I love football, particularly of the NFL variety.  So for fans like me, this is the most exciting time of the year, as the playoffs begin next week.  Of course, post-season play is the most exciting time in any sport at any level, but in the NFL it’s especially thrilling, because it’s a single elimination tournament culminating in the single most viewed sporting event of the year—the Super Bowl.

I follow the NFL closely—well, at least as closely as one can without the benefit of television or lots of free time.  I do manage to watch a few regular season games, usually those featuring one of my favorite teams—the Colts and the Saints (a great regular season for both of these teams, and their fans, by the way).  And I’ll be sure to watch all of their playoff games in the coming weeks.

Yesterday, while playing fetch with my dog, my thoughts drifted off to football.  Not random daydreams, my thoughts were inspired by the fact that my dog is quite a nimble beast—fleet of paw and amazingly elusive.  Watching him romp in the yard is a treat, as he can stop and start on a dime and instantly accelerate to a full sprint.  As a young, 50-pound standard poodle, he might be rather ordinary, but compared to humans his athleticism is impressive.

So the thought occurred to me that has occurred to many football-loving dog-owners:  How would an NFL team fare against my dog, or any dog for that matter, if they had to run him down on the field?  Of course, this premise has been the subject of a few silly films over the years.  But consider this:  If dogs were allowed to play in the NFL and if a dog such as my standard poodle could be given the IQ of, say, a human 7-year-old, then that dog would be the MVP of the league.  In fact, he would easily be a Hall-of-Fame player.  How so?  Well, no one could catch him.  Even the best NFL defenders would look inept trying to tackle him.

What position would he play?  Clearly you wouldn’t want to play the dog at quarterback or wide-receiver, where good hands are a must.  Nor would you want to give a dog the task of blocking or kicking, for obvious reasons.  So, granting our canine friend the right to carry the ball in his mouth (which isn’t illegal by NFL rules, as far as I know), the position of running back becomes an obvious choice.  Also, kick or punt return duties would be a possibility.  In any of these positions, once the dog gets possession of the ball, forget it.  He’s gone—leaving a trail of flailing defenders in his wake.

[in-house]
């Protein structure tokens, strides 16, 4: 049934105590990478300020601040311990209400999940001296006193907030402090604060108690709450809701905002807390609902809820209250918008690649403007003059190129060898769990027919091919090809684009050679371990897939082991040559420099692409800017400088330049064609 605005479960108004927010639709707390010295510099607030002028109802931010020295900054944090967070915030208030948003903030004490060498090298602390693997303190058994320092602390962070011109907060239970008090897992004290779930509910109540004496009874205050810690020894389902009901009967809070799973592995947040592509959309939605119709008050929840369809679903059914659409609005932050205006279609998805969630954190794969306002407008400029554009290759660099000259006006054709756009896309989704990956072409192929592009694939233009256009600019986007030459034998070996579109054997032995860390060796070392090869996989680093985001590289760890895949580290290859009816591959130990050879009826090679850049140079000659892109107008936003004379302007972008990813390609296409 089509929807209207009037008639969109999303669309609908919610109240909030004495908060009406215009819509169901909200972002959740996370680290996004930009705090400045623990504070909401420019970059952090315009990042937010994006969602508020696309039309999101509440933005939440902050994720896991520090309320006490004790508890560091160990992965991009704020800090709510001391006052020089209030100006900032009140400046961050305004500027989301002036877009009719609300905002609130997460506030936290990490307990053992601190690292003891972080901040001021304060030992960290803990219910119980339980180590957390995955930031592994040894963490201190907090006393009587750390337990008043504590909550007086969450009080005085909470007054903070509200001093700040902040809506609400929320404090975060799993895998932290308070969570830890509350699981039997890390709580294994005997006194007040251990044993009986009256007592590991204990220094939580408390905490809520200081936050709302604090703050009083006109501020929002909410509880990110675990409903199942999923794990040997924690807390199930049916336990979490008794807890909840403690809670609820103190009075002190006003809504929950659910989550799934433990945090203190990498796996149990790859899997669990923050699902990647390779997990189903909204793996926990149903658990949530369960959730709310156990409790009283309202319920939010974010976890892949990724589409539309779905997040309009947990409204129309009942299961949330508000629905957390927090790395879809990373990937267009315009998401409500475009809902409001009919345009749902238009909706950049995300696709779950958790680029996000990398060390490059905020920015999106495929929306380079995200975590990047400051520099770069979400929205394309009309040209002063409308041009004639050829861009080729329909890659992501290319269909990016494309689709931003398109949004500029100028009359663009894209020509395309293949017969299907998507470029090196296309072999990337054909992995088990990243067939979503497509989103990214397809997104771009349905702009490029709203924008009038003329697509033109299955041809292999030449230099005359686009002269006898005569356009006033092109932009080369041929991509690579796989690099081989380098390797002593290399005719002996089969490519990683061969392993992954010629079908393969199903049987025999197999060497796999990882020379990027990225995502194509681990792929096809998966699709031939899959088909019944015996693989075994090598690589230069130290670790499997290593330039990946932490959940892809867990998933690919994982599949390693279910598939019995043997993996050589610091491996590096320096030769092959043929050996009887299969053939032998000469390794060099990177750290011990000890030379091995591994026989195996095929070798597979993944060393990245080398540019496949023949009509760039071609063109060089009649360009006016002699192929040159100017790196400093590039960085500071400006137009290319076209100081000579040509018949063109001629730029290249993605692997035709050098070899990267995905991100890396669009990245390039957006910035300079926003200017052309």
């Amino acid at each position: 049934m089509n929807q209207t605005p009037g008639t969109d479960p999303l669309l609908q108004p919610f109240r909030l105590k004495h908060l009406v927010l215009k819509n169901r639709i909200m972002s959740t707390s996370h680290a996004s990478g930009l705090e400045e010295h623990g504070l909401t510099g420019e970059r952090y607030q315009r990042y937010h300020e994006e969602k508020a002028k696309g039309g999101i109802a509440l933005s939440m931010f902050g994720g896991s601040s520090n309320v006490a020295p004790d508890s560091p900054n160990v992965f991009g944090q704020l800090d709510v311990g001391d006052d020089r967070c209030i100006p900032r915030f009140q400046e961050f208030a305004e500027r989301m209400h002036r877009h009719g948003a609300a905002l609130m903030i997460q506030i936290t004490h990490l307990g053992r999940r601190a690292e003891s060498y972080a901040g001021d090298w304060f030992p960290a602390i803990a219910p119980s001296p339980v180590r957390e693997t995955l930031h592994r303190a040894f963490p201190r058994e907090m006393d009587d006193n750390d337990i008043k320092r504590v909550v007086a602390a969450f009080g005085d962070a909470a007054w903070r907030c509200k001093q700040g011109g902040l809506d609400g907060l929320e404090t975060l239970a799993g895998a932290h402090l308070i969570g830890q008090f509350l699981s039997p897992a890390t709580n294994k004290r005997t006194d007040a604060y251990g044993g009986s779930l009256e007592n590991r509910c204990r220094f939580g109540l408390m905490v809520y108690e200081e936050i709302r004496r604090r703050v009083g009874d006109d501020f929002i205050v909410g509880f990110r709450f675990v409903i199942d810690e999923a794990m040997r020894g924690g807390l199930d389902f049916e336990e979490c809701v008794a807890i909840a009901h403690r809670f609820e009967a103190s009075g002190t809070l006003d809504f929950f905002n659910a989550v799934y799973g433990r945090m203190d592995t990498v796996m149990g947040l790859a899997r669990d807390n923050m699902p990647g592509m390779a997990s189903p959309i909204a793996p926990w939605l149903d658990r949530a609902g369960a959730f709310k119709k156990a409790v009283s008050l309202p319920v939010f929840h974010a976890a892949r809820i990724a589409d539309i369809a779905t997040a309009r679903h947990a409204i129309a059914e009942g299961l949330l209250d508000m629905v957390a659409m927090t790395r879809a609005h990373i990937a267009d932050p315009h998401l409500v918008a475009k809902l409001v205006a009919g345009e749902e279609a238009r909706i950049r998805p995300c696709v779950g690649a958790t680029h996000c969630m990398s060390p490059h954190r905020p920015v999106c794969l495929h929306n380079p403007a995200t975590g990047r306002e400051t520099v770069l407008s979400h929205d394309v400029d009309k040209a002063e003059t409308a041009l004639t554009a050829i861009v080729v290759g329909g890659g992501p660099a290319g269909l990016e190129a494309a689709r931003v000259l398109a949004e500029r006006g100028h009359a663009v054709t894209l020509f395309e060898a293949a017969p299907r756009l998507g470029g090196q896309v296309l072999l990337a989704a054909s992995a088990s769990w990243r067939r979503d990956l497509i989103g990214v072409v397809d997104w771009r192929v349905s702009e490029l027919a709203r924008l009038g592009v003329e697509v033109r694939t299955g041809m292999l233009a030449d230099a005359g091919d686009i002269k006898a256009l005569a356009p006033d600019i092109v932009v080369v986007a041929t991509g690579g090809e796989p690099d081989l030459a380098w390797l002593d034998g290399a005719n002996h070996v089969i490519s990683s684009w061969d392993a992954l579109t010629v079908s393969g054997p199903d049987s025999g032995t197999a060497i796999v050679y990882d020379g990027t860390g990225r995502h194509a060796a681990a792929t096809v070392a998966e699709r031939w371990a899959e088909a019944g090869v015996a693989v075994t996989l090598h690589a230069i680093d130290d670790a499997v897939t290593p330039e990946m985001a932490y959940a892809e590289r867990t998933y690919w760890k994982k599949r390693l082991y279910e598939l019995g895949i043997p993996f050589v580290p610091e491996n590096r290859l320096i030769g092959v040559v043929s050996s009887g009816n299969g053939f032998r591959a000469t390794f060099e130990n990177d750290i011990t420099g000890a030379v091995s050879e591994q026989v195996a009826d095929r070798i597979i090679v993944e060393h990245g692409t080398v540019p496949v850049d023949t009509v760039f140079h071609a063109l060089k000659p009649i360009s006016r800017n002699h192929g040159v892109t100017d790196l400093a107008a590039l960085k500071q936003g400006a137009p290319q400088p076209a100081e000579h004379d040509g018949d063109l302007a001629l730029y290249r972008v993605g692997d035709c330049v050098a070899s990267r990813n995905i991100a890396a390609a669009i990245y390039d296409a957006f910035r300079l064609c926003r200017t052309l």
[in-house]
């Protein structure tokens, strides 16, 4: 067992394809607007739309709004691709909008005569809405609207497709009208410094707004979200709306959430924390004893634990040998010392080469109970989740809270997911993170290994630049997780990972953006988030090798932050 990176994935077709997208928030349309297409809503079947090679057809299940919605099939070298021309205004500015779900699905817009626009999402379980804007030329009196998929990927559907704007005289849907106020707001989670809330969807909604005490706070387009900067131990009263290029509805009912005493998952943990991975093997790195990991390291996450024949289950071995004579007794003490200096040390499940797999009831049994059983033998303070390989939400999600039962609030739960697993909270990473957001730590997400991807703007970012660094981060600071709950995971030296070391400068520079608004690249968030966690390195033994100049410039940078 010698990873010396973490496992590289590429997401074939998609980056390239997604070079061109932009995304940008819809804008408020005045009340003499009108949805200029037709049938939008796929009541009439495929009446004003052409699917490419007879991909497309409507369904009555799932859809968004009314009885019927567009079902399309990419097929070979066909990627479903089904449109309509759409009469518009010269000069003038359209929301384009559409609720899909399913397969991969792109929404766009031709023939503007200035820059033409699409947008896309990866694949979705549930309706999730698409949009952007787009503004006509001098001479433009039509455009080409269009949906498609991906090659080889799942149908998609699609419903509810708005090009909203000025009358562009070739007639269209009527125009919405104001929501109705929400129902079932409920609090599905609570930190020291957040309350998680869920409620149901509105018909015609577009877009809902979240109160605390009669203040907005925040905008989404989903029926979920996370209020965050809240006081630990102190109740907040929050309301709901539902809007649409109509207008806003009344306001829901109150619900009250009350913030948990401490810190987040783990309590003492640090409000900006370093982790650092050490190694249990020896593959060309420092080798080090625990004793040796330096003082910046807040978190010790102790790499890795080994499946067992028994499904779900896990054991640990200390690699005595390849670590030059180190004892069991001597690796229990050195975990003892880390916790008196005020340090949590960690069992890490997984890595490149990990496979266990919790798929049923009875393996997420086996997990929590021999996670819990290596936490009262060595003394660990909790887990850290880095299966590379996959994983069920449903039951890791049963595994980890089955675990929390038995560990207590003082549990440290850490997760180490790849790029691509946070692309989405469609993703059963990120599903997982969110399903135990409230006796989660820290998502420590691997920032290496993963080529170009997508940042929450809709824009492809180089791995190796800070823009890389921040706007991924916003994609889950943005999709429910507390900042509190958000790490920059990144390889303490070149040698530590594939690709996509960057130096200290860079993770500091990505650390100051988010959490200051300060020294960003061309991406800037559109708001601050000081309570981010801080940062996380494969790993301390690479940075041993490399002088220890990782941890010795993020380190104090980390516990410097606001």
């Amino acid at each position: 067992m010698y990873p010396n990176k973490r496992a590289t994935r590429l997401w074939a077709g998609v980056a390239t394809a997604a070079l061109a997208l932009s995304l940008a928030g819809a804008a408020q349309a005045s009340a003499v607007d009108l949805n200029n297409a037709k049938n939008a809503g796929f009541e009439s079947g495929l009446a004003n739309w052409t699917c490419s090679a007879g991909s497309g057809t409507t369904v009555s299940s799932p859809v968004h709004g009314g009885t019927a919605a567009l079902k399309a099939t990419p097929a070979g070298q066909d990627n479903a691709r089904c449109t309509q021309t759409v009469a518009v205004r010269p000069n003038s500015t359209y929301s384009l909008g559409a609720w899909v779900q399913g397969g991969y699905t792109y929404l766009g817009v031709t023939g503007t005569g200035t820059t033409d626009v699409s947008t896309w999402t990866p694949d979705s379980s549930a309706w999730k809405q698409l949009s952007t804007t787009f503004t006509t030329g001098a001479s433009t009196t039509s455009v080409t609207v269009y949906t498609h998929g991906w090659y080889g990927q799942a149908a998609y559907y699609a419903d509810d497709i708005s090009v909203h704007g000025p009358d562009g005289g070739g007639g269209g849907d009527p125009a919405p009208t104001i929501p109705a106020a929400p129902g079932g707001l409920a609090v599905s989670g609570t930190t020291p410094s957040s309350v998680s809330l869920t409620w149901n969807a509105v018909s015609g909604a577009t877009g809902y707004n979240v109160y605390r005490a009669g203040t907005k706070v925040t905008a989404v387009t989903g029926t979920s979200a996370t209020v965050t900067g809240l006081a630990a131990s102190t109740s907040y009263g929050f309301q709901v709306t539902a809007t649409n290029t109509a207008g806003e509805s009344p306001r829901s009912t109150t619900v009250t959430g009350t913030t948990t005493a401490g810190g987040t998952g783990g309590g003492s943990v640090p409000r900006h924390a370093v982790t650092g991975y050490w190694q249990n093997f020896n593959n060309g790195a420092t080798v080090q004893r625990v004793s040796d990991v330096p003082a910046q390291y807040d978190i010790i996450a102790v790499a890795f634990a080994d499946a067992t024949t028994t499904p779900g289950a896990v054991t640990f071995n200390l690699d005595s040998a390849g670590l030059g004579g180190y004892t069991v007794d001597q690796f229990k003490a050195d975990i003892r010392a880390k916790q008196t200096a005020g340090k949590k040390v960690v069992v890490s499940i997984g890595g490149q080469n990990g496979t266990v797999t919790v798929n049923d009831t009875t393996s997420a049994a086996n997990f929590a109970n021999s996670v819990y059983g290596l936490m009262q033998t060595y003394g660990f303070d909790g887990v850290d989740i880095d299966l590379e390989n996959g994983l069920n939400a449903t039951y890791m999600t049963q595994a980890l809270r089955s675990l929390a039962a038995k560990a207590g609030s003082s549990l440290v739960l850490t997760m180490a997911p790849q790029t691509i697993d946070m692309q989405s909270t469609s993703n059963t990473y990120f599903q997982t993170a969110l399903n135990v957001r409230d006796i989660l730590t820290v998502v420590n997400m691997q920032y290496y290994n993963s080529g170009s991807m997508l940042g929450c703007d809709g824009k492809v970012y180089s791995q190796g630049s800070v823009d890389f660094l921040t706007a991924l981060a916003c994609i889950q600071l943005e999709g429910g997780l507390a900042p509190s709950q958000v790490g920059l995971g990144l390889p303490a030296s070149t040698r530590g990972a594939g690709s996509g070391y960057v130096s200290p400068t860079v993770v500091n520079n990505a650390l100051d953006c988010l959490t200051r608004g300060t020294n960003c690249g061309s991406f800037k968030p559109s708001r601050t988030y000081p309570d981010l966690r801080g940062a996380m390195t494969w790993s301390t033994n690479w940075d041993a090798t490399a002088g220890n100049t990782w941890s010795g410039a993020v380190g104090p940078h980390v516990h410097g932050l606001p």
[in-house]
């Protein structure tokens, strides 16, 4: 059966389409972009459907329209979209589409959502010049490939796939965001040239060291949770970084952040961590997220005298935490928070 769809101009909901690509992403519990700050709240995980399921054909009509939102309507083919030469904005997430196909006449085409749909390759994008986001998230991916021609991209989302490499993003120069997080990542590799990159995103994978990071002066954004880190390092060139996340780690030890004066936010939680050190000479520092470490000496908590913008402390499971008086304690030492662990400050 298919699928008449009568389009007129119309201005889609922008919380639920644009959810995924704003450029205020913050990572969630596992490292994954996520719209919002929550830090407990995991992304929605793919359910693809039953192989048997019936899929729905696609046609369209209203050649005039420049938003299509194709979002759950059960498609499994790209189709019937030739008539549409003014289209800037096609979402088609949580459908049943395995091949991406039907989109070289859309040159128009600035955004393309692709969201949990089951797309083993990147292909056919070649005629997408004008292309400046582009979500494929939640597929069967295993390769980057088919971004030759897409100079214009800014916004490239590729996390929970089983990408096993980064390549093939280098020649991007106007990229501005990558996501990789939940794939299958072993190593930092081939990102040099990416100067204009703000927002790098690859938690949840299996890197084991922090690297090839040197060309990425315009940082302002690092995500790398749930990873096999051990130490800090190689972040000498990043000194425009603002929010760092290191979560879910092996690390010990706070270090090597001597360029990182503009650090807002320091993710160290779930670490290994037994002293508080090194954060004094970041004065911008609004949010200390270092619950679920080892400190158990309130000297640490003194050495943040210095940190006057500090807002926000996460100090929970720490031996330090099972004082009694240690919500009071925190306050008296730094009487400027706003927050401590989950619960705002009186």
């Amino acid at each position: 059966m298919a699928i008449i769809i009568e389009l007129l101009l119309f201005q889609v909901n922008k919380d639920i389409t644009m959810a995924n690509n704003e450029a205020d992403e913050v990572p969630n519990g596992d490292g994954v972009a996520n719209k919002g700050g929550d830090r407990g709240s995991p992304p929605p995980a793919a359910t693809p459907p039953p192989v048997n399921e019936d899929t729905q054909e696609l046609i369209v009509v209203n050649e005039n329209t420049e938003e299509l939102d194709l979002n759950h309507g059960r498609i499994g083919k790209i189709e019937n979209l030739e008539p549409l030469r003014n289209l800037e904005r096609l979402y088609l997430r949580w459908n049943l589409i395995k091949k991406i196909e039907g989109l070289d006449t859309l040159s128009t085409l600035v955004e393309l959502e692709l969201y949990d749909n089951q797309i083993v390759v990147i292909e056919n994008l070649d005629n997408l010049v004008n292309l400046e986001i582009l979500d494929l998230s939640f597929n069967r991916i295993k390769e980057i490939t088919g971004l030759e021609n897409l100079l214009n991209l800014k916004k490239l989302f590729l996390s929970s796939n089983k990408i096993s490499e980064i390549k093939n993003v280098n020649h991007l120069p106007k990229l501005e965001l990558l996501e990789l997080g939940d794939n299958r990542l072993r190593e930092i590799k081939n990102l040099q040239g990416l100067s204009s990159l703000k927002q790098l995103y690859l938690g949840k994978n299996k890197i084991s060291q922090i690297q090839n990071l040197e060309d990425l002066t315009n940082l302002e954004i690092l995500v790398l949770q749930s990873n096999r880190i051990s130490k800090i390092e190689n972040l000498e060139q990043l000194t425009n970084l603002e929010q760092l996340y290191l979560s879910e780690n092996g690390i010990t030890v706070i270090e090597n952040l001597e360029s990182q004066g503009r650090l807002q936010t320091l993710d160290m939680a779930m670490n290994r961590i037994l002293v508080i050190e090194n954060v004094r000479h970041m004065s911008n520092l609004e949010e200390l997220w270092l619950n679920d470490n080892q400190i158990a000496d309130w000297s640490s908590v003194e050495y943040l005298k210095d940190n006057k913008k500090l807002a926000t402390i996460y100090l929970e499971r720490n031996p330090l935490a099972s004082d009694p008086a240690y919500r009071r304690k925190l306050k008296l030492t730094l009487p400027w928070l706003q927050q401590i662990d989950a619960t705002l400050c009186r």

Yes, it’s a silly suggestion that conjures funny mental images.  But it also raises some interesting questions, both about football and athletics generally.  First, what does it say about football as a sport that a dog with the IQ of a first-grader would be a dominant player, probably the greatest the game has ever seen?  I don’t have any answers to proffer here—at least not yet.  I simply pose the question for your consideration.

Second, this is a good reminder that much of human athletic achievement, as impressive as it is in so many sports contexts, is a species-centric thing.  True, only humans can play tennis, golf, baseball, hockey, and many other sports.  But when it comes to running, jumping, swimming, and some other basic athletic skills, the animal kingdom puts us to shame.  It isn’t just cheetahs, horses, and greyhounds that can outrun Olympic gold-medal sprinters, but even cats, raccoons, and squirrels can do so.  And I suppose there are thousands of species of fish who can swim faster than Michael Phelps.

So the next time you’re blown away by the speed, power, or agility of a professional athlete, you might want to put his or her ability in broader zoological context.  And when you’re watching your favorite team in the NFL playoffs in the coming weeks, just consider how much better they would be if they had my dog returning kickoffs.


2 Responses to “On Football, Dogs, and Athletic Achievement”


  1. Andy

     

    My wife and I ran in a 3-mile “mutt strutt” last year with my dogs.

    Our big dog, Elsa (half German Shepherd, half Lab), made it about 1.5 miles before becoming exhausted and trying to walk the rest of the way.

    I was surprised, however, when our little lap dog, Hurley (half mini poodle, half Cairn terrier), easily handled all 3 miles and acted like he was ready for 3 more.

    Reply
  2. Paul

     

    Yesterday’s results must leave you with great excitement.

    While you are quite correct about any single skill easily being duplicated and topped by a multitude of animals, the combination of skills could not. A kangaroo may well be a great leaper, but it could not equal the athletic skill of Kobe Bryant dribbling the length of the floor elevating above the rim while twisting 180 degrees and slamming the ball through the hoop. That’s amazing and I don’t even like Kobe.

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